The film contains a frivolous view of evildoing, strong sexual content, including explicit premarital encounters and implied aberrant acts, a few profanities, several milder oaths, pervasive rough and much crude language and about a half-dozen crass terms. The OSV News classification is O — morally offensive. The Motion Picture Association rating is R — restricted. Under 17 requires accompanying parent or adult guardian.

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Movie Review | Old emotions make new frenemies in excellent sequel

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Movie Review | Old emotions make new frenemies in excellent sequel

Remember at the end of 2015’s acclaimed “Inside Out” when the emotions operating within a 12-year-old girl were introduced to a mysterious button on their big, new control console marked “Puberty”?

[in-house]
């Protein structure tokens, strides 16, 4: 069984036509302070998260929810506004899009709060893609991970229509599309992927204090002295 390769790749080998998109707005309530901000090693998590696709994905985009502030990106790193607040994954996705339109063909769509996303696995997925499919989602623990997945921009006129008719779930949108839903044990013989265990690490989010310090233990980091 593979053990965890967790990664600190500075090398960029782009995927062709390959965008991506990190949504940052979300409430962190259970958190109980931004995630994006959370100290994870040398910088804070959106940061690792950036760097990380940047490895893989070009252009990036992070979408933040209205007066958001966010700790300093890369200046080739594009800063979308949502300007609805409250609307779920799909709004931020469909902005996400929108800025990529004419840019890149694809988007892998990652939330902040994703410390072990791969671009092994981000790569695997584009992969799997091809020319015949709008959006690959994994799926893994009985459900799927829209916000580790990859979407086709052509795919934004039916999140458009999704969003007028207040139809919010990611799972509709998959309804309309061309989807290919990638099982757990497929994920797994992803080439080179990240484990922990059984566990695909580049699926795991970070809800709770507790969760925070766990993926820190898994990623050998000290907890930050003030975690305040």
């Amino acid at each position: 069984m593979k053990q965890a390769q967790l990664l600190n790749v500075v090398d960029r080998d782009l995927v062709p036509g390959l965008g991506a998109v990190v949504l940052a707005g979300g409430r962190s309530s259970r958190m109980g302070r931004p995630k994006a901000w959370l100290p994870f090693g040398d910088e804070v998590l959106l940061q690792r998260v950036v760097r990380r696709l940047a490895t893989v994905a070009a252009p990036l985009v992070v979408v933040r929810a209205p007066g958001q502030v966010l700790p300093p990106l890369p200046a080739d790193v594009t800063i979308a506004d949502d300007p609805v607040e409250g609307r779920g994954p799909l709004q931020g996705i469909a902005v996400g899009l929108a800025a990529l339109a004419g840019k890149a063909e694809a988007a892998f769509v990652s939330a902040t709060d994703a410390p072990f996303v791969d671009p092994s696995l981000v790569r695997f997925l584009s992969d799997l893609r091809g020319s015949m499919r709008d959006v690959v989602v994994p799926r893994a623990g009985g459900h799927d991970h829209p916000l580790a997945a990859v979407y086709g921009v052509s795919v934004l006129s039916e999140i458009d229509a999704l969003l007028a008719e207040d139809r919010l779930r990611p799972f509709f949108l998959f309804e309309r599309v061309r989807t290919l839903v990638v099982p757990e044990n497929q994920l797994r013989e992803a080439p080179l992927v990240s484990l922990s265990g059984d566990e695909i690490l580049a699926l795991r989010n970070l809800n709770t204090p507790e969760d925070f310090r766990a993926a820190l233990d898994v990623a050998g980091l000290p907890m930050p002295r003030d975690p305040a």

Early on in “Inside Out 2,” as Joy, Sadness, Anger, Fear and Disgust sleep within newly minted teenager Riley — Anger is, of course, fighting someone in his dream — a beeping sound begins to emanate from the button.

Then a full-blown siren.

This is not a drill, people, er, emotions!

Yes, Riley, now voiced by Kensington Tallman, enters into that confusing — and highly emotional — time in a young person’s life in this excellent sequel from Disney’s Pixar Animation Studios.

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The lifelong emotions of a girl named Riley —Fear, left, Sadness, Anger, Joy and Disgust, voiced, respectively, by Tony Hale, Phyllis Smith, Lewis Black, Amy Poehler and Liza Lapira — meet new emotion Anxiety, voiced by Maya Hawke, in a scene from “Inside Out 2.” (Courtesy of Disney/Pixar)